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BRANES: Increasing brain awareness from Bournemouth to Kenya

08 June 2018

The production of artwork by care home residents, workshops for adults, teenagers and schoolchildren, and a memory café for people with dementia and their carers have all been supported by a single public engagement grant from the British Psychological Society.

BRANES (Building Awareness and Resilience through Neuropsychological Education in the Society) is a project led by Dr Shanti Shanker and Dr Ben Hicks from Bournemouth University.

Its disparate activities are drawn together by the project’s primary ambition to increase public awareness of the neuropsychology of such conditions as stroke, multiple sclerosis, brain injury and dementia. With the objective that knowledge will help build resilience.

Shanti Shaker explains:

“We had two target groups. One was adults with and without neurological disorders or neurodegenerative diseases. The other was local schoolchildren and young adults.”

Workshops were run under the BRANES banner at the 2017 Festival of Learning in London, at Café Scientific, and Memory Café’ in Bournemouth, and at two Bournemouth primary schools.

An interactive public awareness drive was also held on Bournemouth Promenade during Brain Awareness Week in 2017. Children and adults were fascinated to be able to see and hold the model brain and browse through various educational materials in the stand.

Art was at the centre of two further BRANES workshops under the title “Tag your identity”. Artwork was produced with the residents of a care home for people with dementia to help challenge public perceptions of their identity. It is now on display in the communal lounge.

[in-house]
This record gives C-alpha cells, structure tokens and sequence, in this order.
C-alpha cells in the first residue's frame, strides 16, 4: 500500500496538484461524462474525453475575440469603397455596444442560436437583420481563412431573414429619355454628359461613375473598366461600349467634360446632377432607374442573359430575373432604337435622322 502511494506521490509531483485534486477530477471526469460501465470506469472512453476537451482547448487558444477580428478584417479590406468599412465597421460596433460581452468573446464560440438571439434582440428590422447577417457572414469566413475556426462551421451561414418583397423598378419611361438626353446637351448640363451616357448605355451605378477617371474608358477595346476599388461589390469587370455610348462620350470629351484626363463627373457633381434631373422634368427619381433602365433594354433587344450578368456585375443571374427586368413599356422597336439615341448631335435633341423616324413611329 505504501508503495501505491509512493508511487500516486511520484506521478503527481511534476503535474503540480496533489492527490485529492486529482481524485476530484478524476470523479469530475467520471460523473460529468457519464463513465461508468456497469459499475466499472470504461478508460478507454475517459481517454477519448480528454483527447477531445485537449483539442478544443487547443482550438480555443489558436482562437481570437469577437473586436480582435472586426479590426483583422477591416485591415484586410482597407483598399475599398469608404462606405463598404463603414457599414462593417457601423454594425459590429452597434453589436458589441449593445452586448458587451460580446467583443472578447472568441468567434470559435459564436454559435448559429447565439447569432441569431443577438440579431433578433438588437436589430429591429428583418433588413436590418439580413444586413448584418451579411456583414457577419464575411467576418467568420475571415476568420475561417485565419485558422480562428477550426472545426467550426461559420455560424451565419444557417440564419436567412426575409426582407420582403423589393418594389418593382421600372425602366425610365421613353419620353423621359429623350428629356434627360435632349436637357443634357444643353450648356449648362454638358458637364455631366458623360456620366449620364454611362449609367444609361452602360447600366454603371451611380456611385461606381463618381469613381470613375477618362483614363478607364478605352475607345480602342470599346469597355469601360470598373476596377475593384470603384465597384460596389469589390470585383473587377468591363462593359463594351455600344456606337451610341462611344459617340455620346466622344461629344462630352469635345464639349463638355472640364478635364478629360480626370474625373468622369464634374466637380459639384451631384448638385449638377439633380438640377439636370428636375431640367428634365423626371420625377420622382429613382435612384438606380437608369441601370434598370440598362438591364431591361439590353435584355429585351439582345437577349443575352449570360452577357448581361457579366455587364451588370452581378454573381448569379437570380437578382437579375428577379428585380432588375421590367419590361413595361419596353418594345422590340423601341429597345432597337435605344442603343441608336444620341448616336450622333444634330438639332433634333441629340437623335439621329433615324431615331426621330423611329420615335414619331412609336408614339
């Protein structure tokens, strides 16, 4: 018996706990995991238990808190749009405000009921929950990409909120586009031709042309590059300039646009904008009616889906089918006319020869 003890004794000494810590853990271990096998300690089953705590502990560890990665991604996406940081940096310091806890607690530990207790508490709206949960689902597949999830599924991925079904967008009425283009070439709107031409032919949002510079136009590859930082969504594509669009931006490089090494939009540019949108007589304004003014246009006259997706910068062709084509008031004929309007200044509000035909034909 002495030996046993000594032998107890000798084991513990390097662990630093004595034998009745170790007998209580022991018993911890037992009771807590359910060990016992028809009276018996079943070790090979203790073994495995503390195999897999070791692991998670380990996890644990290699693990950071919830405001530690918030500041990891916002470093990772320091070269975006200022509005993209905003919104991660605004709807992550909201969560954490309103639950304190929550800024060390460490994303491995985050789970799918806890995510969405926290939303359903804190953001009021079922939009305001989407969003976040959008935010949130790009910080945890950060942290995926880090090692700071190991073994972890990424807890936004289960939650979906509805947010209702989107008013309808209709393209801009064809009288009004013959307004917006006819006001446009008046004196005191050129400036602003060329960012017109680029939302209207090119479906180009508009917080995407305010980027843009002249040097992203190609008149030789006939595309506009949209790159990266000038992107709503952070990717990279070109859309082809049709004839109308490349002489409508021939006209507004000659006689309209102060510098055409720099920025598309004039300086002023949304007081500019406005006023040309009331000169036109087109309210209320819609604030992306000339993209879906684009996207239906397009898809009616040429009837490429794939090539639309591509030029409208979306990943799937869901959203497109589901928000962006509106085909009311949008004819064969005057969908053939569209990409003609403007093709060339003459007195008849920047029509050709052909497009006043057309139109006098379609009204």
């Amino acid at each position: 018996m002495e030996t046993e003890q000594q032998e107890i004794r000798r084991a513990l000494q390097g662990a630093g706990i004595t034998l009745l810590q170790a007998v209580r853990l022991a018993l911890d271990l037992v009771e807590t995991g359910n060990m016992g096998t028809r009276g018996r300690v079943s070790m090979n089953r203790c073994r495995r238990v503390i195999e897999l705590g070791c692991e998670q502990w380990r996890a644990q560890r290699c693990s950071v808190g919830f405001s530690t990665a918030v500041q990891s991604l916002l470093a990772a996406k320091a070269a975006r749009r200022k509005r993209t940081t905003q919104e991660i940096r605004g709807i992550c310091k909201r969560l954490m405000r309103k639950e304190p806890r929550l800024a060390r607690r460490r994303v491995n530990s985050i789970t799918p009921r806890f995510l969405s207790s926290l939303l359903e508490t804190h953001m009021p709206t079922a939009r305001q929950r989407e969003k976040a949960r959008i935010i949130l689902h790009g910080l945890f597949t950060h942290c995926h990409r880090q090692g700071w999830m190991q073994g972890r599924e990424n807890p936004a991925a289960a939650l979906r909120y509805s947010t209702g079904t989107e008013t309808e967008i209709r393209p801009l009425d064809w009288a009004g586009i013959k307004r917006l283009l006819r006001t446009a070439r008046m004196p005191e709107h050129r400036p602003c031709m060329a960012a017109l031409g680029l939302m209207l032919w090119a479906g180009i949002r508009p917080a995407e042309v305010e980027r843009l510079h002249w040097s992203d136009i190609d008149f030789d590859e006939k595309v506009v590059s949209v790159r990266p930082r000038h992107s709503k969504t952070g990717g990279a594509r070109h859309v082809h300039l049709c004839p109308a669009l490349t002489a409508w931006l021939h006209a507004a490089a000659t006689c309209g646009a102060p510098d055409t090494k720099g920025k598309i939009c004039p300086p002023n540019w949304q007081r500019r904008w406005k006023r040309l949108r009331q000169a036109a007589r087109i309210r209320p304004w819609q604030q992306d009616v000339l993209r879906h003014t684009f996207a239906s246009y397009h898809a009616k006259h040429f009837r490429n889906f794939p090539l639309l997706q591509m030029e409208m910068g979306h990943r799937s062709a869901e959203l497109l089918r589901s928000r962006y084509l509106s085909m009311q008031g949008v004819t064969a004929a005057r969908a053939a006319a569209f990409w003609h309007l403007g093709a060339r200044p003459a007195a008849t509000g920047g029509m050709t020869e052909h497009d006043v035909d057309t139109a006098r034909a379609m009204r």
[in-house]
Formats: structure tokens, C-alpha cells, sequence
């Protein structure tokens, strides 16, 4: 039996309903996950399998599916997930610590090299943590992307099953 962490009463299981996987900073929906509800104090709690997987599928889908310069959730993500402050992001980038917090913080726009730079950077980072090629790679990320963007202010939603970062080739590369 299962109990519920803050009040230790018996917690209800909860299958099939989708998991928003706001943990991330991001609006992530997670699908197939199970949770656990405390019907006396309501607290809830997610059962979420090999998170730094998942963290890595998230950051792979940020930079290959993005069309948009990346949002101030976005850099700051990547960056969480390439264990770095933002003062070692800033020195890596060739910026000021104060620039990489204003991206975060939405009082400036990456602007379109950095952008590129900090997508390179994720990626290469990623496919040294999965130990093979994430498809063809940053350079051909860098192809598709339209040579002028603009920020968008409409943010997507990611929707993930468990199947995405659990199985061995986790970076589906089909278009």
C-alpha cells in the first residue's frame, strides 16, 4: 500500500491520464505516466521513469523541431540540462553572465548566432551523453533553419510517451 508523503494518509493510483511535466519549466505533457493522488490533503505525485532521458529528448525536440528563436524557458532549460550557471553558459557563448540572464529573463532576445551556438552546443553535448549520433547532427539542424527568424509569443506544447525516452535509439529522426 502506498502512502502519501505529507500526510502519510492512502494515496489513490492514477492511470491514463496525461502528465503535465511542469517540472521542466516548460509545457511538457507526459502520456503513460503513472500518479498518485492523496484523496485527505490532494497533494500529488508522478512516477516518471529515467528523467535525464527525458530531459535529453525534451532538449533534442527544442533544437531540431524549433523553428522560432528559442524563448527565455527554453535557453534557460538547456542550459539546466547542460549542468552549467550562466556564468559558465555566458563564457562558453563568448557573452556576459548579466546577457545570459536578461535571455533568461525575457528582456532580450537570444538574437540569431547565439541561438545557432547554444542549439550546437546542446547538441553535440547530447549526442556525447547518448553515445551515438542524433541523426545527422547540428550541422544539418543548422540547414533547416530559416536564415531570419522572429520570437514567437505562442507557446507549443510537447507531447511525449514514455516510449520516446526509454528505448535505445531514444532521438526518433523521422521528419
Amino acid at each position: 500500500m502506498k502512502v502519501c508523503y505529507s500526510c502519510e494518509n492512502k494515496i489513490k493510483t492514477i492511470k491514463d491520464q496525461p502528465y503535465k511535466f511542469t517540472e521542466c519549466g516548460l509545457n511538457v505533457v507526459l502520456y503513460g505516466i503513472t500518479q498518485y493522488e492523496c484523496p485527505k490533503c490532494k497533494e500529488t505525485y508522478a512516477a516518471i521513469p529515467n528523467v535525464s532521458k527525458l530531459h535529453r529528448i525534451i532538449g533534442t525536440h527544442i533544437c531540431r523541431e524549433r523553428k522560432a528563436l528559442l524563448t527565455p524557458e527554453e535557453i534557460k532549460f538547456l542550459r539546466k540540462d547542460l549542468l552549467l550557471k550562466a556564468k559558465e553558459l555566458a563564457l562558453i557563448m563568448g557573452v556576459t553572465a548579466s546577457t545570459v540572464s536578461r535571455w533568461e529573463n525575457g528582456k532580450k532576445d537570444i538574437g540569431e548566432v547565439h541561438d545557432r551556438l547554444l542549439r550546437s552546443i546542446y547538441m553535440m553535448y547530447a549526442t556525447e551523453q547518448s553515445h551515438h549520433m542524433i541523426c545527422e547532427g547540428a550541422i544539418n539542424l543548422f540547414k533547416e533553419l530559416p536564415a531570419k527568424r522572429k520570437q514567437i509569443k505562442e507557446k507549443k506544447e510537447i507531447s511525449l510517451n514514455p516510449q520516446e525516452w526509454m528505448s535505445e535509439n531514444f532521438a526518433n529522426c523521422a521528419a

An interactive graffiti workshop with School students is planned for some time in summer 2019.As a pilot project BRANES was introduced for year 3 to year 6 and was well received by two Bournemouth schools. The organisers hope to extend them to other schools in Bournemouth and possibly in London too.

BRANES also reached Kenya and India. Shanti Shaker says:

“We had not planned to take the project outside the UK, but were given the opportunity to work with senior Kenyan prison officers (through the African Prison Project). Over five hours we discussed the concepts behind BRANES and discussed how it could be adapted to increase resilience in inmates. We hope to adapt the BRANSES and continue to work with the officers to extend aspects of BRANES to this community.

“Shanker Venkatasubramanian, who has been a BRANES failitator and helped integrate concepts of mindfulness into our workshops, has visited Kenya for a month and disseminated aspects of our schools programme to children from the community there.”

Shanti Shankar herself visited Delhi with Terri Cole and ran a workshop, in both English and Hindi, in a school there.

She adds:

“A short film on brain awareness based on our work is currently being produced and we aim to take it to national and international film festivals. We are hoping to apply for further grants so we can extend the work piloted with the help of the BPS grant.”


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